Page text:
A: The majority of my women have a negative connotation. I have always been obsessed by others’ beauty, and I am often shocked by how women are using the way they look in the wrong way. Beauty is a malediction rather than a gift because it is ephemeral and, sooner or later, it will go away, leaving behind only an ugly soul. We are living in a time when beauty and youth must be visible, shown off and preserved at any cost. They are both the banner of a society that is losing the sense of measure and truth. In my illustration, the animals are representing the purity of nature, the brutality of life and the cruelty of the feminine.
Q:One beautiful example of this fusion is Vicious Lovers with the model Mika Mae Jones. Do you think that female beauty is also expressed in our relationship with animals?
A: Vicious Lovers starts from my need to show a beautiful but fragile creature like Mika in opposition to the brutality and aggressiveness of the magnificent swans. It is one of the rare cases in which the female figure is succubae of nature’s brutality. The animals are the only pure creatures of this planet, since even when they are violent or brutal it is not for a selfish scope but because that’s how the world is. We are also animals, but we have created social convention to suppress all our instincts going against genetic and ancestral laws. Anyone who is loving and protects animals makes themselves a better person because the soul gets closer to feelings and emotions that we have lost in time.
Q:When looking for a subject or a model, which elements do you like to portray to illustrate the beauty in the female form?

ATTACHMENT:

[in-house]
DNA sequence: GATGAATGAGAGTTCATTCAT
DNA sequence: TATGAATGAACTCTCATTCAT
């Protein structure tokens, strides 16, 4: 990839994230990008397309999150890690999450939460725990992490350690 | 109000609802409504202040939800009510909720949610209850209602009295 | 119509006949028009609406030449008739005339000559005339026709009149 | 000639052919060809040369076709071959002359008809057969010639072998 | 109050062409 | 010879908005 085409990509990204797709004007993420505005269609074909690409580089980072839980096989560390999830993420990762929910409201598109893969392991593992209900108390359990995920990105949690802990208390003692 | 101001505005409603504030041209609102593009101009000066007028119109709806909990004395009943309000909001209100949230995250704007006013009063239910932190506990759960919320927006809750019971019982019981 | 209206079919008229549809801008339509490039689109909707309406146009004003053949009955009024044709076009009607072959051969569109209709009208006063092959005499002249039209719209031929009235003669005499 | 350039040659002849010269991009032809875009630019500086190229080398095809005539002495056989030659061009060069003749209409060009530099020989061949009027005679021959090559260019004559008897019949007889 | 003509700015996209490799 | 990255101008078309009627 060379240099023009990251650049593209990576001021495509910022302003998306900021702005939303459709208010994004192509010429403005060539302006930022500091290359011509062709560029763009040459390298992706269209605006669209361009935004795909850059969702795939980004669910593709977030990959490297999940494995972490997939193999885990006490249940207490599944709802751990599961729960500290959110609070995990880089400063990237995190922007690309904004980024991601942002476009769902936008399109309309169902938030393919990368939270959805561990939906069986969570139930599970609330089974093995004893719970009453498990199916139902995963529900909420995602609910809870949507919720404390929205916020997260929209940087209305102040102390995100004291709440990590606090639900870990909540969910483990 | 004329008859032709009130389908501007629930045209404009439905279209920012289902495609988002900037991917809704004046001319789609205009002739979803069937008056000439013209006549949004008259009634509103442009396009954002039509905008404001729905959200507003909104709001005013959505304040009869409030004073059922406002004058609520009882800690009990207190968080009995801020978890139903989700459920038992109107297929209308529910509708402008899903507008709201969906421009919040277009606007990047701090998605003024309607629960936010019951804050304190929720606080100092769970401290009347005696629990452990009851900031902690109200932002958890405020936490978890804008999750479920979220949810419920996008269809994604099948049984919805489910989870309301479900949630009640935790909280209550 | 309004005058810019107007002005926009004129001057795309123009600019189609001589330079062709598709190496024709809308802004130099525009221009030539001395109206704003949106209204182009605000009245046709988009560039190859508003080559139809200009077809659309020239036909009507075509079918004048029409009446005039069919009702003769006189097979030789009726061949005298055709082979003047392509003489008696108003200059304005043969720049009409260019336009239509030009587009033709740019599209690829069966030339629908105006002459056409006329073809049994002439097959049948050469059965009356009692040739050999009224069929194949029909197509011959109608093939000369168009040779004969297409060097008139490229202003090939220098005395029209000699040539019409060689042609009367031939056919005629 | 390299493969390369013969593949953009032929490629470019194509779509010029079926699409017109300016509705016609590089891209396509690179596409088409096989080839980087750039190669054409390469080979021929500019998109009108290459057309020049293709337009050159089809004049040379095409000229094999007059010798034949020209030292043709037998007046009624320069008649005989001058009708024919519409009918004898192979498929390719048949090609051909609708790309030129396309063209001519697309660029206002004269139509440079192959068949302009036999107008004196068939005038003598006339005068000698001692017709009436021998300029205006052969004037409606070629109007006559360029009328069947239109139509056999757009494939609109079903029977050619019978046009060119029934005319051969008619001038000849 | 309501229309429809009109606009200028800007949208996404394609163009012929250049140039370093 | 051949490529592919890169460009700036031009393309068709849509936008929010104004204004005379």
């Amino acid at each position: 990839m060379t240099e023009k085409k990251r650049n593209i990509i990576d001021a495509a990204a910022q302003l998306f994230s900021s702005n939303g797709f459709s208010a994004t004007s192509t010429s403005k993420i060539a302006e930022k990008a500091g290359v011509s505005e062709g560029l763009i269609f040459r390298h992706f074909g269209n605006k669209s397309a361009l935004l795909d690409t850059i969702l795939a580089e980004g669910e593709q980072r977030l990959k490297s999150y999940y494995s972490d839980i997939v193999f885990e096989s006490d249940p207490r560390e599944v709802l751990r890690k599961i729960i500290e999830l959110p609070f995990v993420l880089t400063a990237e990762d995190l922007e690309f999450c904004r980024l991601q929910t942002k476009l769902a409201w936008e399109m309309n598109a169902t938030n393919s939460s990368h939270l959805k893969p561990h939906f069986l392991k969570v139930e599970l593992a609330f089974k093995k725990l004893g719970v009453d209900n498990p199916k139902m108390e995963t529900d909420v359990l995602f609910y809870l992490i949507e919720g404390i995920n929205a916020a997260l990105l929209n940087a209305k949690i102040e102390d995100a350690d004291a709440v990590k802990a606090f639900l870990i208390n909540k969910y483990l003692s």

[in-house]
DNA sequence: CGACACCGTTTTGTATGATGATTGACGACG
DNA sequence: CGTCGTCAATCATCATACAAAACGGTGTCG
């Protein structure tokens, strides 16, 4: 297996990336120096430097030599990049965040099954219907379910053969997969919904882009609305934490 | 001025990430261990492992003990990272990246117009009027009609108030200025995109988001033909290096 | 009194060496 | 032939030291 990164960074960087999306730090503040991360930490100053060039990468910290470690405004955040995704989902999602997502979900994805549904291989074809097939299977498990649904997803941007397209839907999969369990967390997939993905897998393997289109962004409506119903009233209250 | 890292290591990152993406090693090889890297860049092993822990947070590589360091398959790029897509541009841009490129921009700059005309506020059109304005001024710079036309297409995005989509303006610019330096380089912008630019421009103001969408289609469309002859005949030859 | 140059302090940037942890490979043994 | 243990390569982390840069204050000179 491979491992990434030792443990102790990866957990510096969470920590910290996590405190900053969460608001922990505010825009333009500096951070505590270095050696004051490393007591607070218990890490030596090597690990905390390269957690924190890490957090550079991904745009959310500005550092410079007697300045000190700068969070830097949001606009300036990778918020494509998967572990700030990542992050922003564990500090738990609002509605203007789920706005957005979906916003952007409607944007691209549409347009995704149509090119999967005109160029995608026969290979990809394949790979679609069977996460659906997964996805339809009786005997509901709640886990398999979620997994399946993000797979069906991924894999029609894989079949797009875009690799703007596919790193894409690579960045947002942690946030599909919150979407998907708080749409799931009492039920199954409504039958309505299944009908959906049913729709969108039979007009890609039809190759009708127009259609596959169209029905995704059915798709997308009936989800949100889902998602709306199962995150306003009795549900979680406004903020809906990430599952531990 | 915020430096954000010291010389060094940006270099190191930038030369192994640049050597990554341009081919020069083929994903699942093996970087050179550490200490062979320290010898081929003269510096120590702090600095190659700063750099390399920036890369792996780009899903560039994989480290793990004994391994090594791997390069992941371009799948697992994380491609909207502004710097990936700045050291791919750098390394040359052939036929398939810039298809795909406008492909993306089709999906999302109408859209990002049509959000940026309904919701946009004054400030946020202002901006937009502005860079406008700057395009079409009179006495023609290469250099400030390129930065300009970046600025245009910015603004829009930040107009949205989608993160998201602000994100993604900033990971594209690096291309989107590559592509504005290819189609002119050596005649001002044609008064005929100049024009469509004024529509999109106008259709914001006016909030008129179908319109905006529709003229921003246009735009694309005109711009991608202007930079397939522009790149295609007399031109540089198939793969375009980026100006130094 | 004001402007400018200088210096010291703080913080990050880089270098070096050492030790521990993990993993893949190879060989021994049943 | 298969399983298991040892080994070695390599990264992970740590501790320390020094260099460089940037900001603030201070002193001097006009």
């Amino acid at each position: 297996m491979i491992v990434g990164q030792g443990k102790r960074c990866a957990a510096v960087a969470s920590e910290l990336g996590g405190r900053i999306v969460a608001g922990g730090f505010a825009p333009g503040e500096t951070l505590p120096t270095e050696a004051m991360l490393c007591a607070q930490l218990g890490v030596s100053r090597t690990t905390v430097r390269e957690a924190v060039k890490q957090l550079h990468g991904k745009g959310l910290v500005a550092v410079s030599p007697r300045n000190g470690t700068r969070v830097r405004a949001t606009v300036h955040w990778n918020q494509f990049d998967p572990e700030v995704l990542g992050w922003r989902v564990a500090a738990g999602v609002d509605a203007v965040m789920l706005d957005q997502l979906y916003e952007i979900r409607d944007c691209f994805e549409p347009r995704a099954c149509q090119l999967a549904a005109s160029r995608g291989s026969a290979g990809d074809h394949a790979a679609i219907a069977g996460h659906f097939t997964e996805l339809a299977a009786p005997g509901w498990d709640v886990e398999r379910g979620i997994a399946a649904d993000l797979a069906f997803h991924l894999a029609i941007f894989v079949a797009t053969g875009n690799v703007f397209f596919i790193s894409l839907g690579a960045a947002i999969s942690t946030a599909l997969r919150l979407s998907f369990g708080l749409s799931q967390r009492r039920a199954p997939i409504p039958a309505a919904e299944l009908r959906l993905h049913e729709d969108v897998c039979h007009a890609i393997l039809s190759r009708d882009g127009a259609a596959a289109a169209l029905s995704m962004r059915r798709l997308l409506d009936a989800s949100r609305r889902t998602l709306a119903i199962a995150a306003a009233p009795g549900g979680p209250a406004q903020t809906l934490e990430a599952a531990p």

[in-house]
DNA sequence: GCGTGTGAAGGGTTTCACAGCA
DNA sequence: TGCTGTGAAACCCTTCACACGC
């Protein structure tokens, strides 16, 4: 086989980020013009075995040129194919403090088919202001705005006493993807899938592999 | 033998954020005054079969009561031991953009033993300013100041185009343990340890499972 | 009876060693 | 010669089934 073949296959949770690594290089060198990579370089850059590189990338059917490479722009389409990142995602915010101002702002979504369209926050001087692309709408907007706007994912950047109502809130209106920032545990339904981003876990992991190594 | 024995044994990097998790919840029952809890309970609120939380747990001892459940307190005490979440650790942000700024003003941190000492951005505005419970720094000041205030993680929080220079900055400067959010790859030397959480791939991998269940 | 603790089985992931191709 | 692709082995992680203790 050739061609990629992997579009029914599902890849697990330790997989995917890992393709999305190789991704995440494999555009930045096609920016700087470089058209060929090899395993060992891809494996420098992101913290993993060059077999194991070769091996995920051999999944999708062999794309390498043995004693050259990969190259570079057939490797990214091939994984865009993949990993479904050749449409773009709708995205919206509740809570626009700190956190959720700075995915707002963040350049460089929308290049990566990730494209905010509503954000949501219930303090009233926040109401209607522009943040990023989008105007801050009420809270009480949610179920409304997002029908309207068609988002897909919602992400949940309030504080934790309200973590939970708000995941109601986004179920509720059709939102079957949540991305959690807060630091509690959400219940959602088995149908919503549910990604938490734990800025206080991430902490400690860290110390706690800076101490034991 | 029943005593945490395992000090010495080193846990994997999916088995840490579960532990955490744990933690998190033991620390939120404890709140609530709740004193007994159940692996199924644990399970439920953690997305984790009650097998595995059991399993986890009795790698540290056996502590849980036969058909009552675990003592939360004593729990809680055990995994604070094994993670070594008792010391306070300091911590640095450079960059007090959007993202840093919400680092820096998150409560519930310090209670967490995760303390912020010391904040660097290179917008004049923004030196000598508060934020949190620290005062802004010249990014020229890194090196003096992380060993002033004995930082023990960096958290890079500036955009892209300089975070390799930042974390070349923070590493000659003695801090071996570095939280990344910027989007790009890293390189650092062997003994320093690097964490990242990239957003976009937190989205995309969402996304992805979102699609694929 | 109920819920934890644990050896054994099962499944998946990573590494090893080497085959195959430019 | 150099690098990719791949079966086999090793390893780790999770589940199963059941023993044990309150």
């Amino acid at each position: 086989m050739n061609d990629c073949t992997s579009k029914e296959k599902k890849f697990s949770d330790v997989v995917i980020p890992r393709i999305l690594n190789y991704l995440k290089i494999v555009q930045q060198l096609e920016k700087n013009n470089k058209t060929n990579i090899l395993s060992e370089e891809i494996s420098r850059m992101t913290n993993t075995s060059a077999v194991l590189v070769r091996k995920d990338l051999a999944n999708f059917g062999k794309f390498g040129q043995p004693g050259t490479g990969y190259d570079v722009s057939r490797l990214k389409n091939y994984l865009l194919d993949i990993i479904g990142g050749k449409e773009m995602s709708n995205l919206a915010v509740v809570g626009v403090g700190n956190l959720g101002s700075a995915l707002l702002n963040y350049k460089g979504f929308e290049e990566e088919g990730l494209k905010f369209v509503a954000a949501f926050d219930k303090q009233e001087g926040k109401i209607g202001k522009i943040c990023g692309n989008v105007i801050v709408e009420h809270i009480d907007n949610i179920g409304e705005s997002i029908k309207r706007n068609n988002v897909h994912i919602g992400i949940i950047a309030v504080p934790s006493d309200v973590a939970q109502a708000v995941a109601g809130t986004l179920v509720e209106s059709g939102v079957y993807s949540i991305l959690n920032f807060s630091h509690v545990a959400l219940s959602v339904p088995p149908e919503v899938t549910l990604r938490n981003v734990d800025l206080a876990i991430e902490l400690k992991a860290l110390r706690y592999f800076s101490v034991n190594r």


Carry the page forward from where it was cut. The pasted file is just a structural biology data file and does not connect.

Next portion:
A: The feminine forms are wonderful, but what I love to capture is the spirit of the person I am portraying, the individual energy. For this reason, I work with different models based on the feeling that I want to stimulate in who is observing. Beside this, the lips and the gaze are always capturing my attention. These are the two elements of the face that can be more intriguing and erotic than showing a whole naked body, even if perfect.
Q:Your last project is a commissioned painting for Long Gone John. Could you tell us a bit about the work and your relationship with John?
A: Long Gone John is one of the most incredible and wonderful persons I’ve ever met. Our paths crossed in late 2010. For me, it was a very hard time, and I could not draw anymore. I was completely empty and depressed. He helped me to move on, and since then, he is my guardian angel. A few months ago, he proposed me to realize an illustration for a project called ‘Tea & Sympathy’, in which are also involved amazing artists such as Ray Caesar, Kukula, Gary Taxali, and a lot of others. The realization of my homage to the 30 years of the Sympathy for the Record Industry took me six weeks. The piece is a combination of what Long Gone John loves most: portraits, small objects, cats, girls, stickers – a colorful chaos that is celebrating the life of an amazing man.
Q:What past project do you feel particularly represents you as an artist, and what future project inspires your curiosity?
A: After coming out from depression in 2012, I started a series called ‘Sketches of a Dangerous Mind’, which is still evolving today. The title was perfectly representing my state of mind, and the most peculiar thing is that was the moment when I abandoned colours. After bright pieces like the project on the Geisha, I had difficulty drawing again, and I started over from the sketches in which you could see the first shaped and sketched lines. Slowly, I started to insert some baroque details and some colours, but it took me years. Life often leaves painful traces even in an artist’s work; tangible and permanent traces. Today, I am in a new stage of my life. There have been so many changes, and it is time for a further development in both technique and content. I am going to realize a new series in which erotic, beauty, Japanese culture and ‘censure’ will show a side of me never seen before. Curiosity is that thing that allows you to move on from your fear and steer to something new – I do really wish again to surprise my followers.